"Self-Adaptable Memristive Memories for Optimal Detection Performance"

Sangho Shin, Post-doctoral Researcher, University of California, Merced

October 12th (Tuesday), 1:00pm
Harold Frank Hall 4164

There have been world-wide efforts to create new memories based on resistance changes induced by ionic motion in various materials. In this talk, a simple passive memristive memory model that can handle any random distribution of stored data-patterns will be introduced dealing with sneak currents and optimal detection performances. Statistical approximations of a complex set of multi nodal equations that are based on traditional circuit analysis methods are done to build a 2×2 equivalent statistical model for a generalized nxm passive memristive memory array. The statistical model significantly improves the computational efficiency enabling a broad range of analysis, such as the data-pattern dependant optimum detection performance, with no limit on the memory array size, and thus helps develop reliable memory architectures and circuits for timely productions. In particular, considering that the circuit parameters are desirably to be adapted to maximize the readout performances for all possible stored data-patterns, viable memory architectures and circuit configurations with self-adaptability to its statistically desired optimal value will be presented. The self-adaptable memories are expected to significantly enhance the detection performance along with reduced power consumption, compared to the conventional non-adaptable memories.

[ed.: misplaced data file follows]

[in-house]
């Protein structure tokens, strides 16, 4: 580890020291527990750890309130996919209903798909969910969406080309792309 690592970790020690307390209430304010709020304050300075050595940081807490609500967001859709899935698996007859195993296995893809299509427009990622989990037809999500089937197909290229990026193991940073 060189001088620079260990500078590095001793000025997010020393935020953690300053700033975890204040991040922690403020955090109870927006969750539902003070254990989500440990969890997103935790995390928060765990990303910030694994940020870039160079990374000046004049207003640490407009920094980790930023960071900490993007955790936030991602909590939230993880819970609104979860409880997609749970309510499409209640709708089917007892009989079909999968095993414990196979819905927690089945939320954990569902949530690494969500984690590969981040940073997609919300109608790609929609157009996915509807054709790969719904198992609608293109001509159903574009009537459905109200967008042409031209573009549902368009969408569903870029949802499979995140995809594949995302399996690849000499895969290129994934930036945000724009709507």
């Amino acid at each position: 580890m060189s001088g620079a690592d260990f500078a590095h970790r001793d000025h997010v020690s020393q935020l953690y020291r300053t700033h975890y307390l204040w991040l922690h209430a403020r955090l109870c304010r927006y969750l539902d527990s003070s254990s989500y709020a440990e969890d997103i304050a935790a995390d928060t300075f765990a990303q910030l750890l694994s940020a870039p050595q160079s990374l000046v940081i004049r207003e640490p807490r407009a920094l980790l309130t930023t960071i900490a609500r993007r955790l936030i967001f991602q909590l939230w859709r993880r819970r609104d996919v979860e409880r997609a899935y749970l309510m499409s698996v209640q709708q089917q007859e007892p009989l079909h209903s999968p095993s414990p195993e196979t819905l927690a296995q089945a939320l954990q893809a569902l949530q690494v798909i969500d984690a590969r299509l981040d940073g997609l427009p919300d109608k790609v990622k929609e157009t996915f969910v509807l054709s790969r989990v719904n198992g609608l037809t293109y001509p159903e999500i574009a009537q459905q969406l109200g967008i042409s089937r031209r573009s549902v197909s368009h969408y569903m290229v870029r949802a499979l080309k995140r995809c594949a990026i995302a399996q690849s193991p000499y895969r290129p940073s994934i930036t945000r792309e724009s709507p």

This talk will also include brief introductions to our recent research activities related to the memristive devices and systems, such as programmable analog ICs and field programmable stateful logic arrays.

About Sangho Shin, Post-doctoral Researcher:

Sangho Shin received his M.S. and Ph. D. degrees from the Dept. of Electrical Engineering, Korea Advanced Institute of Science and Technology (KAIST), Daejeon, Korea, respectively in 2002 and 2007. He is currently working as a post-doctoral researcher with the School of Engineering, University of California, Merced, where he is in charge of running a research group with broad activities on the elusive memristive devices and systems exploiting their models and useful applications. His research interests include low-power analog/RF integrated circuits; low-power very large scale integration design; mixed-signal mixed-technology integrated systems; modeling and simulation of semiconductor devices and circuits; high-speed input/output schemes; analysis and estimation of 3-D thermal distribution.

Hosted by: Professor Dmitri Strukov